Photo by Marcy Stamper

Marian Webster and her brother opted to move the 60-ton house back from an eroding riverbank to preserve a family-gathering place.

Slow and steady is the way you move a 60-ton house

By Marcy Stamper

They weren’t exactly moving heaven and earth, but it may have seemed that way.

After more than a month of severing the foundation and utility hook-ups, a 60-ton log house and 41 tons of steel supports — 101 tons in all — were plucked from an eroding riverbank to a more-secure spot higher on the property.

For almost three decades, the 2,800-square-foot log house sat squarely on the high bank above the Chewuch River. But one year ago, over Memorial Day weekend, surging water dramatically altered the landscape.

The fast-moving river had already caused the bank to slide slightly, said Marian Webster, who co-owns the property with her brother, Jess. Their father, Ed Webster, had the house built around 1990. While the house was being built, Ed met Anne Joslin. The two got married and lived in the log house for 17 years.

“I called my brother to say I’d never seen the river so high,” said Marian. After Jess arrived that night, he called her, stunned by the changes. “Did you see the bank? It’s all gone,” Marian recalls him saying. A major surge of water had uprooted two dozen Ponderosa pines and cottonwoods that had anchored the several-story-high bank.

Photo by Marcy Stamper

Marian Webster and her brother opted to move the cabin rather than dismantle it.

Over the decades they’ve been coming to the property, Marian has noticed changes in the river. “It’s the fires up above us and all the scouring in the river. It increased the velocity, and the river has been faster and higher,” she said as she watched the final preparations for the move last Wednesday (May 23).

The family considered several solutions before deciding to move the house, including disassembling it and selling it as a log-house kit, donating it to the fire department for a practice burn, or just trashing it, said Marian.

For the kids

“It’s crazy-expensive, but we decided to do it for the kids,” she said. Marian and Jess, who both live in the Seattle area, share a smaller house on the property, but their extended family often gathers in their father’s old place. They had 40 people there for Thanksgiving dinner, said Marian.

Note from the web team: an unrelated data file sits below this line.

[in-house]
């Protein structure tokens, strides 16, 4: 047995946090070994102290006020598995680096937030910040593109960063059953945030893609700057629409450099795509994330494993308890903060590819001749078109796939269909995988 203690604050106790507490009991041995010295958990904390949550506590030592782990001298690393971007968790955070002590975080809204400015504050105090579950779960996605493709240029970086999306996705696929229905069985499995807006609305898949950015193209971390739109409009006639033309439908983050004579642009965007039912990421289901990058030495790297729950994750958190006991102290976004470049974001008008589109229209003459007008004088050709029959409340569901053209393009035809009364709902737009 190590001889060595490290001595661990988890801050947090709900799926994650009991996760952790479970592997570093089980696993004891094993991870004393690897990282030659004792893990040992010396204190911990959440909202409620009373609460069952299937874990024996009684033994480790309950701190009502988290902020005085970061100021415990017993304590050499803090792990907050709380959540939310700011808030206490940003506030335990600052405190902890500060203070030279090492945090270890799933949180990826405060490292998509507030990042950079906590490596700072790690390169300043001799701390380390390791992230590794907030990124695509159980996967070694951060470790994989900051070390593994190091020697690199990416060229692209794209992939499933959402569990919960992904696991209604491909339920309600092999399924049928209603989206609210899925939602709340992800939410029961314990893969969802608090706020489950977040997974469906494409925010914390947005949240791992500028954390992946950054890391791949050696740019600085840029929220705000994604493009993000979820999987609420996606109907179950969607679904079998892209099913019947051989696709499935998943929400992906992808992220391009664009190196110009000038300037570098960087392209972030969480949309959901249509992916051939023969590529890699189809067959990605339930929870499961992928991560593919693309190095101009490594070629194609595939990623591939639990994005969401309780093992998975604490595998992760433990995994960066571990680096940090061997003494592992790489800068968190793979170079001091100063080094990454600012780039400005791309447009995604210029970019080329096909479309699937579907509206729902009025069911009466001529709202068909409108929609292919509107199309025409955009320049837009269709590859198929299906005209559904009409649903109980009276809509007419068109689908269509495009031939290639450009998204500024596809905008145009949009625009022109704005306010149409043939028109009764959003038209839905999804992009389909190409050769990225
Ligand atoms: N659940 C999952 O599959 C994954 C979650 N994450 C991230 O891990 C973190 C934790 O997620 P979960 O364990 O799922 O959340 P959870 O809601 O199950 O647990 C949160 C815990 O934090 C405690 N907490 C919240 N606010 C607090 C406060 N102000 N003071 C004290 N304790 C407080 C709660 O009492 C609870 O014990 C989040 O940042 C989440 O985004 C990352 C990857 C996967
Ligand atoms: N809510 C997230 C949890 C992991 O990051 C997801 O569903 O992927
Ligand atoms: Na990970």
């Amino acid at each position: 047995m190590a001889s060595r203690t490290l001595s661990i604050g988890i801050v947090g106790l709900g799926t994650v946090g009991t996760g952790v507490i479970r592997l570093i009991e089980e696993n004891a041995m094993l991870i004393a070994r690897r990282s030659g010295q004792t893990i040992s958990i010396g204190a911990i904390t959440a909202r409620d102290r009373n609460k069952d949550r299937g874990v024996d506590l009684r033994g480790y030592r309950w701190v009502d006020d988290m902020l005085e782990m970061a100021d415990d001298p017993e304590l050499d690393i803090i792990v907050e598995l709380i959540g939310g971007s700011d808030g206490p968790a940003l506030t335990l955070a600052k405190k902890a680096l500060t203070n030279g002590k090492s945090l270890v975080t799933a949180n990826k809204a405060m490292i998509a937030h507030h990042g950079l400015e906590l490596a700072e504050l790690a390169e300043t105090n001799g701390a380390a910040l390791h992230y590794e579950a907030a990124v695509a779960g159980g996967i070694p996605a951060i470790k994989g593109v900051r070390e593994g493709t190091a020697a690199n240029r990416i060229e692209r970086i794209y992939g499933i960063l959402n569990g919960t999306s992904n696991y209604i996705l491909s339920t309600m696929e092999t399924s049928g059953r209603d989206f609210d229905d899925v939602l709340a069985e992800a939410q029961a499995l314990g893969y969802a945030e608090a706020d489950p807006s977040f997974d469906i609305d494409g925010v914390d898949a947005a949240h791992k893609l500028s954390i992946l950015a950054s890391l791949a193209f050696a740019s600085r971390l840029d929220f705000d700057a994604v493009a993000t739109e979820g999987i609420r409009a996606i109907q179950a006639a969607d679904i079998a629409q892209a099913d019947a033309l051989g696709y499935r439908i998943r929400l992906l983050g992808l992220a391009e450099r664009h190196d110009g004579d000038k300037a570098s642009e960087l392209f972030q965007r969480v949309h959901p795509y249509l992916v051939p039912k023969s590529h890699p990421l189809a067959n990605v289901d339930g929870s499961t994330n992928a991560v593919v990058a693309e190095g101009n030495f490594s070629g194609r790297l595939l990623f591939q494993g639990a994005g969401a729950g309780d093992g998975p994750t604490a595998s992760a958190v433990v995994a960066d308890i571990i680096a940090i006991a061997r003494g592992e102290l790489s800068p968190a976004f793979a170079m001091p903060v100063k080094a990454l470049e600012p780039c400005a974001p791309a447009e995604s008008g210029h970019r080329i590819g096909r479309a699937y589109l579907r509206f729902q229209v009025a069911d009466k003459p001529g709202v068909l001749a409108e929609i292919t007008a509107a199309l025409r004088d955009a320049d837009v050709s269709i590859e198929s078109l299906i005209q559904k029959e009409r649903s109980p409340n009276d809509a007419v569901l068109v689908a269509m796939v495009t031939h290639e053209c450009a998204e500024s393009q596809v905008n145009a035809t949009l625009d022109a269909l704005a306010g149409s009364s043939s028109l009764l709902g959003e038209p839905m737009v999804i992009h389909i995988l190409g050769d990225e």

“Dismantling it wouldn’t be cheap, and it would be an enormous waste. Moving it is a magnitude cheaper than demolishing it,” said Andy Davidson, owner of Davidson’s Building Moving of Cashmere, who handled the move.

Because the logs were so heavy, the house was designed to sit on the concrete foundation instead of the floor joists, said Howard Cherrington, who designed the house.

Cherrington stopped by last week to watch the relocation. “I can’t believe they got this off the ground” he said.

Davidson and his crew spent a month severing the house from the old foundation and jacking it up to get it ready for moving day. “The positive part is, you don’t need a gym membership anymore,” said a crew member as he hoisted 50-pound beams two at a time.

The new site should be secure, since workers with Palm Construction Inc. had to hammer out solid rock to accommodate the new foundation, said owner Jerry Palm. The house will be suspended almost 12 feet in the air while the new foundation is poured and sets. It’ll be several months before it’s ready for occupancy, he said.

Davidson’s firm has moved other houses in the area, including the hut perched atop Flagg Mountain that was the subject of the “Move the Hut” campaign several years ago. Davidson bought the company six years ago, but the first owner relied on a team of mules and a Model A when he started the company in 1937.

By contrast, this move entailed a six-wheel-drive army truck, an excavator, a front loader, and a winch truck to pull and push the house around a sharp turn and up a short hill to its new location.

“I’m just in awe, because I know what it takes to build this stuff. They’re picking it up and moving it like another Lincoln Log building,” said Cherrington.

“It’s like a big, giant game of Jenga,” said Davidson.